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Video Shows Frenzied Scene Following Overnight Shooting In Downtown Minneapolis

MINNEAPOLIS (WCCO) -- Once again, weekend nightlife in downtown Minneapolis was unnervingly interrupted by gunfire in the heart of the city's crowded entertainment district.

The latest shooting led to a hectic scene as officers helped tend to the victim, search for a shooter, and control the anxious crowds that had just been let out of several bars and clubs.

The shooting happened around 2:15 a.m. Sunday near Monarch Nightclub on First Avenue near Fourth Street.

WCCO reporter Jeff Wagner and a photographer were already in the area when the incident happened, ironically working on a story about downtown safety concerns in light of the gun violence this summer.

As some are fast asleep, others come alive, choosing downtown Minneapolis as their late-night escape. While Twins fans head home, partiers are hitting their stride. Roads are packed with traffic, sidewalks packed with people. It's a setting, infused with alcohol, that has police working to keep the peace.

From a safety standpoint, early Sunday morning felt calm. But 15 minutes after the bars closed, that changed in a flash.

"We (were) at Pizza Luce and then we heard just a barrage of gun shots," witness Onyame Davis told WCCO. "Everybody was ducking."

A man shot in the ankle was taken to the hospital, but what you couldn't see on tape was the overall confusion, fear and shock that gunfire really did erupt in a place people hope is safe. One woman who appeared frightened was pleading with her friends to go home. Others stuck around, phones in hand, capturing the scene on camera.

The chaos wasn't contained to that instant. Wagner reported officers sprinted up the block before putting a man in handcuffs.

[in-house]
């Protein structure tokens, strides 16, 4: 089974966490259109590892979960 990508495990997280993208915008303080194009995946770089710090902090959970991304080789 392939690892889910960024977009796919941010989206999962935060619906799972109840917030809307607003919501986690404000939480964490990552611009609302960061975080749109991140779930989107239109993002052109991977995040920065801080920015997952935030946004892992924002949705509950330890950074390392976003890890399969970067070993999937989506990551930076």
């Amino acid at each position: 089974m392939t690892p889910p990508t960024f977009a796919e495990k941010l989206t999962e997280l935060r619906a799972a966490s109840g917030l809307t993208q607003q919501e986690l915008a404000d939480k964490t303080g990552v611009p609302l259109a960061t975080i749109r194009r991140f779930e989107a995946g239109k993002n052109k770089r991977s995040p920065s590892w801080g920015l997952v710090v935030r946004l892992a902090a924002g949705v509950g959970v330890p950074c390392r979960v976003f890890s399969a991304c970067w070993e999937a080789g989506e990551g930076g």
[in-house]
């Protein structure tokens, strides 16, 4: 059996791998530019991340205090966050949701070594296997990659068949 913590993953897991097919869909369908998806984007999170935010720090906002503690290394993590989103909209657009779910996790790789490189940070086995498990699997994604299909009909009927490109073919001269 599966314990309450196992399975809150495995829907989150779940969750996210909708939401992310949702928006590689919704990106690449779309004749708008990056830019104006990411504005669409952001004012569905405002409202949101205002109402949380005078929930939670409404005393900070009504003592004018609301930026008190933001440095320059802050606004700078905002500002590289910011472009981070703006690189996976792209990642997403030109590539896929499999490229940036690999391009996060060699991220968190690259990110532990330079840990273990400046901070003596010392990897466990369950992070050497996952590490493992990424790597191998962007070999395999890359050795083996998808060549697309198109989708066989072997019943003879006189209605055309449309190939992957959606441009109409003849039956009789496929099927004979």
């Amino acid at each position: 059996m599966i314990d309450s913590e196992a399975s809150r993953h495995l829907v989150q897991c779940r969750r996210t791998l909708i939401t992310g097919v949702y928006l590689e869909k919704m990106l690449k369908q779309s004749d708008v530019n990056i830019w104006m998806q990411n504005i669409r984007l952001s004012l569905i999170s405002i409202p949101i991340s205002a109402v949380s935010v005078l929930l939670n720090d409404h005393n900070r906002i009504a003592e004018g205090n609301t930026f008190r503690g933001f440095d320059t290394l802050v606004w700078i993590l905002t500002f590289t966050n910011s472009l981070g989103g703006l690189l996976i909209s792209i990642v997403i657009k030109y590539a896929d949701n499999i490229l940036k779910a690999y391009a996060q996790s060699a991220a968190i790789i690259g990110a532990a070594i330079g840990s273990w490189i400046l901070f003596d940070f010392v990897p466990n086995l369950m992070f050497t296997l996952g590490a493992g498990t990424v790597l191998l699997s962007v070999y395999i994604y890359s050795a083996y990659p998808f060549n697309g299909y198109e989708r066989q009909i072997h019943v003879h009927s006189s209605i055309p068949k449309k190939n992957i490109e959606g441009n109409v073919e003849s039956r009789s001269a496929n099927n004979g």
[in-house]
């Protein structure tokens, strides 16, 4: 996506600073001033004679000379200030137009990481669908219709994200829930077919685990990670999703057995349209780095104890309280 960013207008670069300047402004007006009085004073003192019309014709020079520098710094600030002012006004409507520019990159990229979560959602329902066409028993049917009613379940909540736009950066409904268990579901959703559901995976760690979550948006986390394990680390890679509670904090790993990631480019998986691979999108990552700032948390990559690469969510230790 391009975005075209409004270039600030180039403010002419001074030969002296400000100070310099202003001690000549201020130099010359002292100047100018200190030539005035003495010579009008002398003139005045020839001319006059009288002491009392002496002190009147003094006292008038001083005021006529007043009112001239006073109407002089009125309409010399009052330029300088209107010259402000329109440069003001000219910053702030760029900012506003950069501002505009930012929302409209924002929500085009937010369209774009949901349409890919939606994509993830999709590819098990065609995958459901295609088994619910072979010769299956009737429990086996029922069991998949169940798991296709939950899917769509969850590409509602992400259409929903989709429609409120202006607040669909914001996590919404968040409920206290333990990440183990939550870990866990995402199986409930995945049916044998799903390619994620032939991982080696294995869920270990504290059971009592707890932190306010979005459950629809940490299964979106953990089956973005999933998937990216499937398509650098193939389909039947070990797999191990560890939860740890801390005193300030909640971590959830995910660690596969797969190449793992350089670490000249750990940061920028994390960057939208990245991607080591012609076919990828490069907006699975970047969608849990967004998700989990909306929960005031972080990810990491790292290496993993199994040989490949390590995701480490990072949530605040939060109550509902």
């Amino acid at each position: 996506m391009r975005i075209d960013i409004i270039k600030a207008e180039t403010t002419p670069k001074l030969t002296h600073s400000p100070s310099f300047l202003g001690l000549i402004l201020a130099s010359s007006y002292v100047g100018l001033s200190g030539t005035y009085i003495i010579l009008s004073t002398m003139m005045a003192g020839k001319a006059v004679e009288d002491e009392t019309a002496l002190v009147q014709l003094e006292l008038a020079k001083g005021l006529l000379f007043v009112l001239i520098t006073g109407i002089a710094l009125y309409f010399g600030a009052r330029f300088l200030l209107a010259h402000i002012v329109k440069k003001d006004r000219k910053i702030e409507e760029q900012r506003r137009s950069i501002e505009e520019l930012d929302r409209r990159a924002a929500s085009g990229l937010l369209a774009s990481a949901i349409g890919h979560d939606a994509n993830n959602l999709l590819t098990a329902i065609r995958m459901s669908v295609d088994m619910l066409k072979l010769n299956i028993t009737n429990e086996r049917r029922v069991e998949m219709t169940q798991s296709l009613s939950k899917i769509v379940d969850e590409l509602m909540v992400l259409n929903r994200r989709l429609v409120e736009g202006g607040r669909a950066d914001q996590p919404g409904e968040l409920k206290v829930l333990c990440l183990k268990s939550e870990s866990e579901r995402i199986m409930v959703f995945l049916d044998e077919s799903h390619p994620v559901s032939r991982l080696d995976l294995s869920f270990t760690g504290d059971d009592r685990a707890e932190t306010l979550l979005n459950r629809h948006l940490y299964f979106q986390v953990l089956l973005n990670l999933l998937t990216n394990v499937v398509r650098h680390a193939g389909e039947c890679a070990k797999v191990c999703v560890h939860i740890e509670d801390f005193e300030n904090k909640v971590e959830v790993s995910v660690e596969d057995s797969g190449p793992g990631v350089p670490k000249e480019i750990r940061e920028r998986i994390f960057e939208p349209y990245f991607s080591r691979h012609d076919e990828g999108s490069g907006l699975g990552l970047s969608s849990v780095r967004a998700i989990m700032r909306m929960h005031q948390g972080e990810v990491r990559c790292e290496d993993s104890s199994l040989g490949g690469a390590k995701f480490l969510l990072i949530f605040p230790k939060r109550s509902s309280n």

Other police tried to control the at times unruly crowd that was wanting to know why the man was being detained. Although the man was placed in a squad car, and later an ambulance, police said Sunday that no one is in custody. They added that several witnesses shared information, giving them leads to investigate.

And then, a block minutes earlier filled with traffic and people was cordoned off, bringing the weekend night to an abrupt and tense ending.

Mayor Jacob Frey gave the following statement to WCCO: "People in Minneapolis are counting on us as city leaders to step up and take action. That means giving our police officers the support and staffing they need to advance police-community relations and effectively curb violent crime in all our neighborhoods. While I remain committed to working with community and business leaders on new strategies for preventing crime, it is also clear that we can't continue to ask (Minneapolis Police) Chief Arradondo to do more with less."

Frey's desire to ensure people are safe is shared by the members of Minneapolis City Council members, but not all agree when it comes to increasing police staffing. WCCO talked on the phone with council-member Steve Fletcher, whose ward encompasses this area of downtown.

"We had probably between four and eight officers within half a block of where the shooting happened, so I'm not sure that if we had 10 that would have stopped it. At some point we have to look at what actually is going to get to the root cause," Fletcher said.

Bar owners WCCO talked with before this latest shooting feel a lack of enforcement on petty crimes -- like loitering -- which allows people with bad intentions to push the limits of what they can do. They said they feel the environment in the entertainment district has worsened. Fletcher disagrees.

"It's very easy to accept a narrative that says violence is up a little bit from last year, and so we're going to portray this as really dangerous and we're going to create a negative cycle where then people don't want to come downtown," Fletcher said. "And the truth of the matter is crime is trending down, Minneapolis is getting safer and safer."

Last month, Minneapolis Police said that although crime does pick up in the summer months, the city is coming off a 30-year low of violent crime. Even so, Chief Arradondo is asking that more officers join the force.

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